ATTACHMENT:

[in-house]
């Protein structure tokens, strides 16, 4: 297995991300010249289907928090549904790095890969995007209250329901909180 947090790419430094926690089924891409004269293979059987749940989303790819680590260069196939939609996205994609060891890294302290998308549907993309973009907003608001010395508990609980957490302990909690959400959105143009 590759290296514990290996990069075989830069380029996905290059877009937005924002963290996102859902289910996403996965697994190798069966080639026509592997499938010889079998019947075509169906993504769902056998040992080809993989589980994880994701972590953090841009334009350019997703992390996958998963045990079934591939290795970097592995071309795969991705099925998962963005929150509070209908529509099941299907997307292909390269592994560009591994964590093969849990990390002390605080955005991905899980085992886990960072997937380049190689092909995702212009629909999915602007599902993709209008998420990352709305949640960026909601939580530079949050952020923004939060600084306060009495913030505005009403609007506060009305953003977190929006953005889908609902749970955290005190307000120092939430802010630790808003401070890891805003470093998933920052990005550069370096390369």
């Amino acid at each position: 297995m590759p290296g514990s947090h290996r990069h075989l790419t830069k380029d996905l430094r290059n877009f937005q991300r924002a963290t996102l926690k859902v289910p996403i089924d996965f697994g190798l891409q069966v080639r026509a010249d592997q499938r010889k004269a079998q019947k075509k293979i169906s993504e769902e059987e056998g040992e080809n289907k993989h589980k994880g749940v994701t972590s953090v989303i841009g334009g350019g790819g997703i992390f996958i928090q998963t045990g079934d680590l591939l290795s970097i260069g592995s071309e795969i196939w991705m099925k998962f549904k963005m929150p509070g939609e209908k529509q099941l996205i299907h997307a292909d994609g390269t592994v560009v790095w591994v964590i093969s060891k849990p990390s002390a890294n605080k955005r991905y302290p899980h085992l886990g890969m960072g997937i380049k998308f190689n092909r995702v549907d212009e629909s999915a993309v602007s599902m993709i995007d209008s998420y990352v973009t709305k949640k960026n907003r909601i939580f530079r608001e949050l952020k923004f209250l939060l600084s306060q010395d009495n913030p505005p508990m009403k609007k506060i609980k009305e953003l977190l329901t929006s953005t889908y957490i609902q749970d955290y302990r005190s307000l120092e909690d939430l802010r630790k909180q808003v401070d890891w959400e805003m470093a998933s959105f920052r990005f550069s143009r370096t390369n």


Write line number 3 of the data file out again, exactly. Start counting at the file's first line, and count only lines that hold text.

């Amino acid at each position: 297995m590759p290296g514990s947090h290996r990069h075989l790419t830069k380029d996905l430094r290059n877009f937005q991300r924002a963290t996102l926690k859902v289910p996403i089924d996965f697994g190798l891409q069966v080639r026509a010249d592997q499938r010889k004269a079998q019947k075509k293979i169906s993504e769902e059987e056998g040992e080809n289907k993989h589980k994880g749940v994701t972590s953090v989303i841009g334009g350019g790819g997703i992390f996958i928090q998963t045990g079934d680590l591939l290795s970097i260069g592995s071309e795969i196939w991705m099925k998962f549904k963005m929150p509070g939609e209908k529509q099941l996205i299907h997307a292909d994609g390269t592994v560009v790095w591994v964590i093969s060891k849990p990390s002390a890294n605080k955005r991905y302290p899980h085992l886990g890969m960072g997937i380049k998308f190689n092909r995702v549907d212009e629909s999915a993309v602007s599902m993709i995007d209008s998420y990352v973009t709305k949640k960026n907003r909601i939580f530079r608001e949050l952020k923004f209250l939060l600084s306060q010395d009495n913030p505005p508990m009403k609007k506060i609980k009305e953003l977190l329901t929006s953005t889908y957490i609902q749970d955290y302990r005190s307000l120092e909690d939430l802010r630790k909180q808003v401070d890891w959400e805003m470093a998933s959105f920052r990005f550069s143009r370096t390369n």